I need to find a fast algorithm to perform this task. Possible O(n log n) or even O(n).

For example, giving following 5 arrays:
$\begin{bmatrix}1, 2,3,4,5\end{bmatrix}$
Result should be 6.

I think of an idea using inclusion-exclusion but I am not sure.

EDIT: array can will be small enough to negligible


put on hold as unclear what you're asking by Evil, Hendrik Jan, David Richerby, Discrete lizard, Juho 2 days ago

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  • $\begingroup$ What have you tried? Whede did you get stuck? Could pairs be reused? $\endgroup$ – Evil Jan 5 at 2:59
  • $\begingroup$ Only thing I have thought is brute force which too slow. I had idea of graph theory algorithm but still does not go fast enough. I tried using graph theory but still not fast. I do not know what you mean by reused but (0, 1)is same as(1, 0). @Evil Thank you for your help $\endgroup$ – user98580 Jan 5 at 3:04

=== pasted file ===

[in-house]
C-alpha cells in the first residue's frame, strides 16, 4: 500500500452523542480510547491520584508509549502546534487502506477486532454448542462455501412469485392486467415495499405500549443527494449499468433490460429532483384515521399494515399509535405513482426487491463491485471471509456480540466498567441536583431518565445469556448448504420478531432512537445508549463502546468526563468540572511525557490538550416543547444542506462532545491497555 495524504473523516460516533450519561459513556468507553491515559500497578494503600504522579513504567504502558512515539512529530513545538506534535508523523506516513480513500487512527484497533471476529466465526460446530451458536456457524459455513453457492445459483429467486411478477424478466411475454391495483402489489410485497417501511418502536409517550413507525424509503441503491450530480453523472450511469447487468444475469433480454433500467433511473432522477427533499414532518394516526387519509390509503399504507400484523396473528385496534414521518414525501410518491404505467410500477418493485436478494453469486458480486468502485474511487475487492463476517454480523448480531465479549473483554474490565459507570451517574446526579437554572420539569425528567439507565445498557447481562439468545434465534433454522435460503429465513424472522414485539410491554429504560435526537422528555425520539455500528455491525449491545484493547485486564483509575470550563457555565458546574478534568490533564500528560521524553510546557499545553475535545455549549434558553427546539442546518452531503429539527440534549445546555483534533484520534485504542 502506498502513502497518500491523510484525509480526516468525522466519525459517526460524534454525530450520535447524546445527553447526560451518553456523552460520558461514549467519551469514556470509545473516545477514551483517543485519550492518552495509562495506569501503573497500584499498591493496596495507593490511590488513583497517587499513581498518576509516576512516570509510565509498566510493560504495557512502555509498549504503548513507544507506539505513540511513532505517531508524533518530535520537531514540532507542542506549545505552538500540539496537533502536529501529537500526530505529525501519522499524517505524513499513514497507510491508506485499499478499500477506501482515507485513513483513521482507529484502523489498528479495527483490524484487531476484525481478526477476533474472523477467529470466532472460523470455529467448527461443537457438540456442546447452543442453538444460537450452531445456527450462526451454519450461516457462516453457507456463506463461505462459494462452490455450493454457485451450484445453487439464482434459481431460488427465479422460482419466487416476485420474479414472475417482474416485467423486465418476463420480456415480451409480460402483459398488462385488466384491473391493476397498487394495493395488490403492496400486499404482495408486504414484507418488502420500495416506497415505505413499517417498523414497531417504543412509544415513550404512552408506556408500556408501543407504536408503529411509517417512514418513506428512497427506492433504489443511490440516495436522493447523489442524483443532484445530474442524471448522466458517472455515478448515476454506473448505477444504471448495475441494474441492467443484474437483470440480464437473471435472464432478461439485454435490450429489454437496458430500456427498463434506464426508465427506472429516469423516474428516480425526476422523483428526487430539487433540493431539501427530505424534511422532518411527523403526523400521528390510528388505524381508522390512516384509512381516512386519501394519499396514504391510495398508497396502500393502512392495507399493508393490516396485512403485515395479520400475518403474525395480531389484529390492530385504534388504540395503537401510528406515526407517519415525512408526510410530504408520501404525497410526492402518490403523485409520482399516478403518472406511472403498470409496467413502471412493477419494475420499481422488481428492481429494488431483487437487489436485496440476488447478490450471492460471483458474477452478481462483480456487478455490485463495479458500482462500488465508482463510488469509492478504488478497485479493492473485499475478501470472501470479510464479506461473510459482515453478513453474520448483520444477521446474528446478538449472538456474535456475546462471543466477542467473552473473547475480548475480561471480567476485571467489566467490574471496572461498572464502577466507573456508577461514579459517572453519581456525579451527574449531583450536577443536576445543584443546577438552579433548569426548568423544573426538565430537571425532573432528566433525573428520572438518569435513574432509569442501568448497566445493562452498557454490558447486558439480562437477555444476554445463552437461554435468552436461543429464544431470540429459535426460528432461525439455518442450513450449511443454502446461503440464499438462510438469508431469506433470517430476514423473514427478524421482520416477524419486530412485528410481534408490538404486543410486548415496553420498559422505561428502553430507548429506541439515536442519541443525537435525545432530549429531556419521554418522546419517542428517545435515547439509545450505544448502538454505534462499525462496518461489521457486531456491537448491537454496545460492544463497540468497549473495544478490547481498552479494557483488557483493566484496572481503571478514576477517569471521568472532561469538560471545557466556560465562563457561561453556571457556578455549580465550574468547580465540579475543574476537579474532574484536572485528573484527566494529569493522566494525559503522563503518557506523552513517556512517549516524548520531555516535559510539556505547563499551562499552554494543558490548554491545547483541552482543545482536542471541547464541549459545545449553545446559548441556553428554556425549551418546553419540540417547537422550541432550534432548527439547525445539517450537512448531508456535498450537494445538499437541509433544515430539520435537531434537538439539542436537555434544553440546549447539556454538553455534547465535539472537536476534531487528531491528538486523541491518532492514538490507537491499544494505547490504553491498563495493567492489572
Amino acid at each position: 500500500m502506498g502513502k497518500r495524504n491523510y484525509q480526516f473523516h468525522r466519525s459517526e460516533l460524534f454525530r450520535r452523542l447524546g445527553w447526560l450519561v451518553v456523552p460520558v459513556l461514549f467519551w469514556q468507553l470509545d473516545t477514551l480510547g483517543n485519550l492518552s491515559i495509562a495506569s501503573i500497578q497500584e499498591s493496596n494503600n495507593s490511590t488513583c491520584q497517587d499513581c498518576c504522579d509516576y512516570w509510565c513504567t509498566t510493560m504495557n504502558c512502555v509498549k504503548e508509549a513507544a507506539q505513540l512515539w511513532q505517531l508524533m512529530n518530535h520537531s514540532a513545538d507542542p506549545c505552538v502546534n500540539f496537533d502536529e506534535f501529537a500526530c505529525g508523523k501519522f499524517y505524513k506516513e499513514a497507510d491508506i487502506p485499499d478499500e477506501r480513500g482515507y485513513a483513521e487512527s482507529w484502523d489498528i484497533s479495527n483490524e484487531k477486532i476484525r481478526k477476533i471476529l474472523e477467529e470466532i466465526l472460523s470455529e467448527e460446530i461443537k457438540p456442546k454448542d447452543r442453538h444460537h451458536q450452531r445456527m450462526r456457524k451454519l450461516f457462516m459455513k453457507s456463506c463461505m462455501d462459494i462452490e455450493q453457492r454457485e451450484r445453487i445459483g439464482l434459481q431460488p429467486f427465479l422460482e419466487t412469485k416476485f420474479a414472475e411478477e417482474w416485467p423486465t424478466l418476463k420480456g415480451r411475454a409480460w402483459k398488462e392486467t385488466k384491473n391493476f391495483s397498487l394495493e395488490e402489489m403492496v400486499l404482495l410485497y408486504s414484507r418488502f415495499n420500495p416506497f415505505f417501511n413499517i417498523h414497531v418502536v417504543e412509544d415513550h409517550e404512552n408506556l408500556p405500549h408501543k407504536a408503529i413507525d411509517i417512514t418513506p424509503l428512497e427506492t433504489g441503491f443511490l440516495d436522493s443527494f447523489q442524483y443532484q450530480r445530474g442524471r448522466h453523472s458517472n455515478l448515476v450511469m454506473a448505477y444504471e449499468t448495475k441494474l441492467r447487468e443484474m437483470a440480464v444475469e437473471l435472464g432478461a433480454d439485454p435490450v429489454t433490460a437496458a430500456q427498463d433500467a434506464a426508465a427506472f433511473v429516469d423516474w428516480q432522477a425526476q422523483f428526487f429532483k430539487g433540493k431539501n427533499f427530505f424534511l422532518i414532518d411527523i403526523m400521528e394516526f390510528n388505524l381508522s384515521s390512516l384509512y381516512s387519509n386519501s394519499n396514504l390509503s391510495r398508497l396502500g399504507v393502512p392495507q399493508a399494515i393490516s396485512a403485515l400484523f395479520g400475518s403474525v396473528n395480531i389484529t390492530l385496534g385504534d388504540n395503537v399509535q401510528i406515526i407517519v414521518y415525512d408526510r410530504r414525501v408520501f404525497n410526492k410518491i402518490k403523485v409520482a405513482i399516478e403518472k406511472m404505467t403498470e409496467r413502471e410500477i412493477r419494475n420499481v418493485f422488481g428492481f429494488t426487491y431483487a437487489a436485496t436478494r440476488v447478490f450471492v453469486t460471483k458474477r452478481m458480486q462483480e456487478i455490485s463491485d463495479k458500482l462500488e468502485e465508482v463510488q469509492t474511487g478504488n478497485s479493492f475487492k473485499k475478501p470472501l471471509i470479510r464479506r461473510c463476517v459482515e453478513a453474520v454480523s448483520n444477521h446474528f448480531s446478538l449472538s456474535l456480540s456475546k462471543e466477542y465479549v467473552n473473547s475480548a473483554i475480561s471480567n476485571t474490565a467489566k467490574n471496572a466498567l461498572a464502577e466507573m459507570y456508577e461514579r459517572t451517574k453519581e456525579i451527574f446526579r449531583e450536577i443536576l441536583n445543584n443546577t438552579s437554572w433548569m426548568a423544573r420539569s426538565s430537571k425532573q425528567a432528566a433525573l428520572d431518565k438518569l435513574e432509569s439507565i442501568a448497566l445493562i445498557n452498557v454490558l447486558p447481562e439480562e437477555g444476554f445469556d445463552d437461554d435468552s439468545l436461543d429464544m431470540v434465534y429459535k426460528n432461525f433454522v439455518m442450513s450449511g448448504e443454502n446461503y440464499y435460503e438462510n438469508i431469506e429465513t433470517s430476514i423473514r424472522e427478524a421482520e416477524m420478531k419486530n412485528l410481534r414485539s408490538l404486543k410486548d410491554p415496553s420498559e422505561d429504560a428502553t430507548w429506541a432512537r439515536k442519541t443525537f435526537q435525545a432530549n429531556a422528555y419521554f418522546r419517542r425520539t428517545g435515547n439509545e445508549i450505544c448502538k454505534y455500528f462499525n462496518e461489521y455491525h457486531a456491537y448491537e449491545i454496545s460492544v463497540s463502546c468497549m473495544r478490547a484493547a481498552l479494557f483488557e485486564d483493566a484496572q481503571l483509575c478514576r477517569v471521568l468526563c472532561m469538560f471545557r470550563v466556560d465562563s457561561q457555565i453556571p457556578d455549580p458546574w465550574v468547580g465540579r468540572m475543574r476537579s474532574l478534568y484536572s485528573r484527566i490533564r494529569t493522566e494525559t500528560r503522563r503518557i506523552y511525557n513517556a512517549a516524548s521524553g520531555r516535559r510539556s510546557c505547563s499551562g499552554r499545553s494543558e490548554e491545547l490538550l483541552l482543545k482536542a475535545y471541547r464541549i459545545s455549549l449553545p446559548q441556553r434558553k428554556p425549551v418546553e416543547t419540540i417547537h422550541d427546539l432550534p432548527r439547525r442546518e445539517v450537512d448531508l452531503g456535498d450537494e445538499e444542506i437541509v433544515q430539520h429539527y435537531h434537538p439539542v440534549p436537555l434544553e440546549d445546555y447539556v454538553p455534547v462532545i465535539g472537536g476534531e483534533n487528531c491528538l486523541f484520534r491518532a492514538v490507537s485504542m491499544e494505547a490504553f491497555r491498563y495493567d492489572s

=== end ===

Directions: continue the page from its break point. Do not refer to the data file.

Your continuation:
• $\begingroup$ What if you sort them, does it get easier? In your case n = 25? Are arrays equal in length? Integers only? Bounded? Could you share more details? Where did you find this problem? Could you attribute source? $\endgroup$ – Evil Jan 5 at 3:17
  • 4
    $\begingroup$ Please credit the original source of the problem. Please relieve our concern that this might be a problem of an ongoing programming contest. $\endgroup$ – Apass.Jack Jan 5 at 7:37

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